What Can Sports Event Professionals Learn from Convention Trends? | Sports Destination Management

What Can Sports Event Professionals Learn from Convention Trends?

Jun 17, 2015 | By: Mary Helen Sprecher

At first glance, sports event owners and business convention planners don’t seem to have much in common. But take a closer look and you find the common denominators: in planning their events, both sides want to maximize economic impact, increase attendance, gain publicity and with any luck, set the stage for repeat visits.

So when the International Association of Conference Centres (IACC) takes a survey to learn the “top ten tech trends” that are influencing meetings and events, it’s a sure bet that at least some of those will apply to sports event planners as well.

According to Successful Meetings, influencers included the following:

Millennials: Sure, the demographic is young, but they’re savvy. "More fluent in technology, this new generation is addicted to social media, is even more environmentally conscious than their predecessors, the Gen Xers, and has high expectations of connectivity, interactivity, and the ability to influence and engage in dialogue," IACC reports. "They know how to seek out free wi-fi, and as they enter the workplace and start attending meetings, they expect wi-fi to always be free and fast."

The takeaway for sports events: These are athletes in up-and-coming sports like triathlon, obstacle racing, fitness competitions and more. Others have children on youth sports teams. Obviously, they want venues with connectivity. Is there an app for your event? It might be time to investigate this option. In addition, promote any sustainable initiatives your event is taking part in and forego the tchotchkes in favor of one good souvenir that will come in handy – a sweat-wicking T-shirt, for example.

Wireless Charging: "Just when venues think their under-counter box of chargers is current and complete, technology moves on and we get closer to a single standard for wireless charging technology, after years of competing standards," IACC advises. "Currently pushing for a single standard, QI Consortium boasts wireless charging points in 3,000 hotels. With large-scale furniture makers such as IKEA installing standardized wireless charging into tables and desks they sell, the writing is on the wall for meeting venues to incorporate wireless charging points into bar tops, meeting room tables and guest rooms."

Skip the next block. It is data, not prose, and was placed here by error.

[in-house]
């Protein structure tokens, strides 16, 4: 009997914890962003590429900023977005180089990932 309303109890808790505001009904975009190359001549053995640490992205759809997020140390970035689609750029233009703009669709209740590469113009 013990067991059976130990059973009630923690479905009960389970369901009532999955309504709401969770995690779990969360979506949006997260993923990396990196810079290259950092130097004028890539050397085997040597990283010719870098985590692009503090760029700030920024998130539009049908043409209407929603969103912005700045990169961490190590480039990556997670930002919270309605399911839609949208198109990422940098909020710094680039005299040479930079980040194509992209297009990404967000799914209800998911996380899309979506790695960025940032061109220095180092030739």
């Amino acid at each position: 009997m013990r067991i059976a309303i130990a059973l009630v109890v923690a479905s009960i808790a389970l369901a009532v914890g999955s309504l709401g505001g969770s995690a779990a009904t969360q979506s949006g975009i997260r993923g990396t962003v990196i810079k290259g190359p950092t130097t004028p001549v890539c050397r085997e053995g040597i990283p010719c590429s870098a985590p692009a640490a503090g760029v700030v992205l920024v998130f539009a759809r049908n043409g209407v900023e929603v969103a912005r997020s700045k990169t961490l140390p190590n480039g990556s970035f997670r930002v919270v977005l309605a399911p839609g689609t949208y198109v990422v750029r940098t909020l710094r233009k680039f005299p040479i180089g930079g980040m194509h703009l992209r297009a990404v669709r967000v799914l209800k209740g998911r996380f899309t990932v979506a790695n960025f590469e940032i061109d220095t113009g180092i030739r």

Sports event planners, take note: Ask about this when negotiating a hotel contract. In a case where several properties seem equal, this technology just might move one hotel into the frontrunner spot as your headquarters property.

Virtual Attendance: "There are times when it's just not possible to get everybody in the same place at the same time. Conference venues understand this and are making the virtual attendee experience much better," IACC says. "How? Venues are developing meeting rooms with multiple ceiling-mounted microphones, high-bandwidth connectivity and advanced software solutions to provide seamless integration into the meeting for virtual attendees, faculty, and guest speakers. Additionally, there is an increase in clients wanting to capture video to send to another physical location, where a second group of participants is gathered."

What sports events can use here: Increasingly, recording and streaming technologies are available in sports venues as well as convention centers. Don’t miss the chance to allow relatives at home to view events.

Drones: "We have seen a dramatic rise in the use of drones in extreme sports -- and now conference organizers are using this affordable technology to capture creative event photos and map out the venue for GPS integrated conferences," IACC reports.

What you can use as a sports professional: Drones are coming down in price and many businesses are making the investment. Investigate whether a local photography studio is able to use this technology to capture aerial photos of your event.

Streetview Technology: "The trend toward part-time meeting planners who are not full-time professional planners, but may be an executive assistant, marketing coordinator, human resource professional, or department head, is on the increase. Today's meeting planner, therefore, expects and requires more from their venue partners, in terms of evaluating venues' capabilities to support their meeting or event," IACC reports. "When a planner cannot conduct an in-person venue inspection, technology is fast evolving using the Google Street View concept to provide valuable virtual venue tours, multiple room images showing different meeting layouts, and even property video footage."

Event owners should know: Nothing can take the place of actually walking through a potential venue, but this can help narrow the field.

Online Procurement: "More and more clients are using the web as their primary tool for making purchasing decisions. One IACC venue recently reported 70 percent of all new business comes via online search activities and they expect that number to grow," IACC concludes. "The venues that will be the most successful in capturing this business will have websites that serve not only as marketing brochures, but as the primary tool for their clients to plan, book, purchase, and engage with them for their next meeting."

Note to the sports event planning demographic: Nothing here you don’t know, but again, when time is a valuable commodity, it’s good to be able to use the tools at hand to refine your search.

The full article, including other technology trends affecting more business meeting-oriented events, is available here.

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